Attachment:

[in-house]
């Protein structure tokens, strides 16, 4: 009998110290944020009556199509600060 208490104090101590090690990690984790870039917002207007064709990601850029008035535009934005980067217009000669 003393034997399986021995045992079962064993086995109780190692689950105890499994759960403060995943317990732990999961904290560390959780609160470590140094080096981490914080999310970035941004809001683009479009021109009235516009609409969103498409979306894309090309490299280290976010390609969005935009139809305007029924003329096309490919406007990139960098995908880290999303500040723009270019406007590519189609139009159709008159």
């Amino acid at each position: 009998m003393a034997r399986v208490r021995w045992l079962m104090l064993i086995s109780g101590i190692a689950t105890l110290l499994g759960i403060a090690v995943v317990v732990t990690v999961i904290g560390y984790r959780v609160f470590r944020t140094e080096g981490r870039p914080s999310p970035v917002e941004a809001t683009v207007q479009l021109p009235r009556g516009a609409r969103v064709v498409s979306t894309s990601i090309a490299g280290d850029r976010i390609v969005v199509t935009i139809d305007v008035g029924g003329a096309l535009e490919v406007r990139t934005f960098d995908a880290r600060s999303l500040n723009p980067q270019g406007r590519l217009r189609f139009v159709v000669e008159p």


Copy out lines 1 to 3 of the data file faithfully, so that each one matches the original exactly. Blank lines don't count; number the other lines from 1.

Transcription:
[in-house]
């Protein structure tokens, strides 16, 4: 009998110290944020009556199509600060 208490104090101590090690990690984790870039917002207007064709990601850029008035535009934005980067217009000669 003393034997399986021995045992079962064993086995109780190692689950105890499994759960403060995943317990732990999961904290560390959780609160470590140094080096981490914080999310970035941004809001683009479009021109009235516009609409969103498409979306894309090309490299280290976010390609969005935009139809305007029924003329096309490919406007990139960098995908880290999303500040723009270019406007590519189609139009159709008159």
């Amino acid at each position: 009998m003393a034997r399986v208490r021995w045992l079962m104090l064993i086995s109780g101590i190692a689950t105890l110290l499994g759960i403060a090690v995943v317990v732990t990690v999961i904290g560390y984790r959780v609160f470590r944020t140094e080096g981490r870039p914080s999310p970035v917002e941004a809001t683009v207007q479009l021109p009235r009556g516009a609409r969103v064709v498409s979306t894309s990601i090309a490299g280290d850029r976010i390609v969005v199509t935009i139809d305007v008035g029924g003329a096309l535009e490919v406007r990139t934005f960098d995908a880290r600060s999303l500040n723009p980067q270019g406007r590519l217009r189609f139009v159709v000669e008159p």